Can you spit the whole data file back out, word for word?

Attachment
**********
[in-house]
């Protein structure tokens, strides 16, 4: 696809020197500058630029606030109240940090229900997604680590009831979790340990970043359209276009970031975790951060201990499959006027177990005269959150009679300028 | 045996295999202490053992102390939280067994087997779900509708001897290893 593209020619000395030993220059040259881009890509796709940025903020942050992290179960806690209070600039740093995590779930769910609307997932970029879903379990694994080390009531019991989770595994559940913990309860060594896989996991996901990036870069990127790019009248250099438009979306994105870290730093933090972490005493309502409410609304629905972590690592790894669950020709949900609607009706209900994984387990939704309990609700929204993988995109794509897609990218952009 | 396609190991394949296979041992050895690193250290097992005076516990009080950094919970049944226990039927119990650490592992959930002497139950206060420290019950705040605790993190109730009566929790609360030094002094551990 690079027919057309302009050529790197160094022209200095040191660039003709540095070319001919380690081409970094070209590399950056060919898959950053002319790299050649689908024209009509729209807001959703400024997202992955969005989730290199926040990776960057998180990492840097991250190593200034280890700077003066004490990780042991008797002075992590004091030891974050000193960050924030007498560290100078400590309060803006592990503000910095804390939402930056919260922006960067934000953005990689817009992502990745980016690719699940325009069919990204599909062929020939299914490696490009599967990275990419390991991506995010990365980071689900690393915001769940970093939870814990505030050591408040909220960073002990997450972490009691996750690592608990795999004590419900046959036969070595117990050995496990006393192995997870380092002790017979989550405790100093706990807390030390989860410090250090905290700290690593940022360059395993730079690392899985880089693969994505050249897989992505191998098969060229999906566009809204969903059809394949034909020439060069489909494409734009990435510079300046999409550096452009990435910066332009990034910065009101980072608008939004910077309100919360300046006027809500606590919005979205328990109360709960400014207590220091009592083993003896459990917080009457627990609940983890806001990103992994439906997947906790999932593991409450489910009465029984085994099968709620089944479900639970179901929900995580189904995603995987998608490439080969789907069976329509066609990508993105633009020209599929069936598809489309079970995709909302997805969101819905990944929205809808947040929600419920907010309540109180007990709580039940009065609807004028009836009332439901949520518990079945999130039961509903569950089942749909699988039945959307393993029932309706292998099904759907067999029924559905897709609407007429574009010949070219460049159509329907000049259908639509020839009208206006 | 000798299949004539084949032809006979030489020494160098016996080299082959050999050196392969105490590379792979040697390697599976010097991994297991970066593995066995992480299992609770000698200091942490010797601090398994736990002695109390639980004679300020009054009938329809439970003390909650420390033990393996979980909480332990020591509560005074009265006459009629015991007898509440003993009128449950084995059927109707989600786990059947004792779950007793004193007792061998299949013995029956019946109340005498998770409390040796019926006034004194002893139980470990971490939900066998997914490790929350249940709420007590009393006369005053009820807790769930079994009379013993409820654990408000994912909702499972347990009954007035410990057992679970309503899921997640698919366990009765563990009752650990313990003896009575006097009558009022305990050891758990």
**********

[in-house]
């Protein structure tokens, strides 16, 4: 696809020197500058630029606030109240940090229900997604680590009831979790340990970043359209276009970031975790951060201990499959006027177990005269959150009679300028 | 045996295999202490053992102390939280067994087997779900509708001897290893 593209020619000395030993220059040259881009890509796709940025903020942050992290179960806690209070600039740093995590779930769910609307997932970029879903379990694994080390009531019991989770595994559940913990309860060594896989996991996901990036870069990127790019009248250099438009979306994105870290730093933090972490005493309502409410609304629905972590690592790894669950020709949900609607009706209900994984387990939704309990609700929204993988995109794509897609990218952009 | 396609190991394949296979041992050895690193250290097992005076516990009080950094919970049944226990039927119990650490592992959930002497139950206060420290019950705040605790993190109730009566929790609360030094002094551990 690079027919057309302009050529790197160094022209200095040191660039003709540095070319001919380690081409970094070209590399950056060919898959950053002319790299050649689908024209009509729209807001959703400024997202992955969005989730290199926040990776960057998180990492840097991250190593200034280890700077003066004490990780042991008797002075992590004091030891974050000193960050924030007498560290100078400590309060803006592990503000910095804390939402930056919260922006960067934000953005990689817009992502990745980016690719699940325009069919990204599909062929020939299914490696490009599967990275990419390991991506995010990365980071689900690393915001769940970093939870814990505030050591408040909220960073002990997450972490009691996750690592608990795999004590419900046959036969070595117990050995496990006393192995997870380092002790017979989550405790100093706990807390030390989860410090250090905290700290690593940022360059395993730079690392899985880089693969994505050249897989992505191998098969060229999906566009809204969903059809394949034909020439060069489909494409734009990435510079300046999409550096452009990435910066332009990034910065009101980072608008939004910077309100919360300046006027809500606590919005979205328990109360709960400014207590220091009592083993003896459990917080009457627990609940983890806001990103992994439906997947906790999932593991409450489910009465029984085994099968709620089944479900639970179901929900995580189904995603995987998608490439080969789907069976329509066609990508993105633009020209599929069936598809489309079970995709909302997805969101819905990944929205809808947040929600419920907010309540109180007990709580039940009065609807004028009836009332439901949520518990079945999130039961509903569950089942749909699988039945959307393993029932309706292998099904759907067999029924559905897709609407007429574009010949070219460049159509329907000049259908639509020839009208206006 | 000798299949004539084949032809006979030489020494160098016996080299082959050999050196392969105490590379792979040697390697599976010097991994297991970066593995066995992480299992609770000698200091942490010797601090398994736990002695109390639980004679300020009054009938329809439970003390909650420390033990393996979980909480332990020591509560005074009265006459009629015991007898509440003993009128449950084995059927109707989600786990059947004792779950007793004193007792061998299949013995029956019946109340005498998770409390040796019926006034004194002893139980470990971490939900066998997914490790929350249940709420007590009393006369005053009820807790769930079994009379013993409820654990408000994912909702499972347990009954007035410990057992679970309503899921997640698919366990009765563990009752650990313990003896009575006097009558009022305990050891758990």